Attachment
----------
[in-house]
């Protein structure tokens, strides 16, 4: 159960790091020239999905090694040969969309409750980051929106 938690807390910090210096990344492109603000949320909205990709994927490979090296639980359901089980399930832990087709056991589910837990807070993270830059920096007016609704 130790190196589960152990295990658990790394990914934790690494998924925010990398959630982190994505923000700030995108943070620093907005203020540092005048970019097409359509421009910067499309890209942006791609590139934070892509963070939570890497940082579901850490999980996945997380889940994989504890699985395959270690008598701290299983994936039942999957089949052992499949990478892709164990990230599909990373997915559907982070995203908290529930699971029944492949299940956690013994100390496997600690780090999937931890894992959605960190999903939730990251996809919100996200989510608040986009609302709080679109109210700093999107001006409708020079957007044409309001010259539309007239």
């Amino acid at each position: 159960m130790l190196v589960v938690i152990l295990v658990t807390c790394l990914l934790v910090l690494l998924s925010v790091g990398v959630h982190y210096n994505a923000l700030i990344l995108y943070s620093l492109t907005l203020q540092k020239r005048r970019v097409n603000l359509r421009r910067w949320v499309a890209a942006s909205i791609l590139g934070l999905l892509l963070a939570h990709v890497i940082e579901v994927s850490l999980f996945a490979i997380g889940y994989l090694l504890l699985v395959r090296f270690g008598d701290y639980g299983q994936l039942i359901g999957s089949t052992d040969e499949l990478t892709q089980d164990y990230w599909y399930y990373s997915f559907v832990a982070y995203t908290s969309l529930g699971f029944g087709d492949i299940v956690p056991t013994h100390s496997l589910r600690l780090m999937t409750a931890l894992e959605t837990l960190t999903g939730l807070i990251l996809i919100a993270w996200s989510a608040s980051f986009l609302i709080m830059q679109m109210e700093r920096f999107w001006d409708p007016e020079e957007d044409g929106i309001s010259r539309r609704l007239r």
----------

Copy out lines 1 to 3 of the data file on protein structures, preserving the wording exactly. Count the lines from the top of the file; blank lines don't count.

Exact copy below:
[in-house]
């Protein structure tokens, strides 16, 4: 159960790091020239999905090694040969969309409750980051929106 938690807390910090210096990344492109603000949320909205990709994927490979090296639980359901089980399930832990087709056991589910837990807070993270830059920096007016609704 130790190196589960152990295990658990790394990914934790690494998924925010990398959630982190994505923000700030995108943070620093907005203020540092005048970019097409359509421009910067499309890209942006791609590139934070892509963070939570890497940082579901850490999980996945997380889940994989504890699985395959270690008598701290299983994936039942999957089949052992499949990478892709164990990230599909990373997915559907982070995203908290529930699971029944492949299940956690013994100390496997600690780090999937931890894992959605960190999903939730990251996809919100996200989510608040986009609302709080679109109210700093999107001006409708020079957007044409309001010259539309007239």
């Amino acid at each position: 159960m130790l190196v589960v938690i152990l295990v658990t807390c790394l990914l934790v910090l690494l998924s925010v790091g990398v959630h982190y210096n994505a923000l700030i990344l995108y943070s620093l492109t907005l203020q540092k020239r005048r970019v097409n603000l359509r421009r910067w949320v499309a890209a942006s909205i791609l590139g934070l999905l892509l963070a939570h990709v890497i940082e579901v994927s850490l999980f996945a490979i997380g889940y994989l090694l504890l699985v395959r090296f270690g008598d701290y639980g299983q994936l039942i359901g999957s089949t052992d040969e499949l990478t892709q089980d164990y990230w599909y399930y990373s997915f559907v832990a982070y995203t908290s969309l529930g699971f029944g087709d492949i299940v956690p056991t013994h100390s496997l589910r600690l780090m999937t409750a931890l894992e959605t837990l960190t999903g939730l807070i990251l996809i919100a993270w996200s989510a608040s980051f986009l609302i709080m830059q679109m109210e700093r920096f999107w001006d409708p007016e020079e957007d044409g929106i309001s010259r539309r609704l007239r």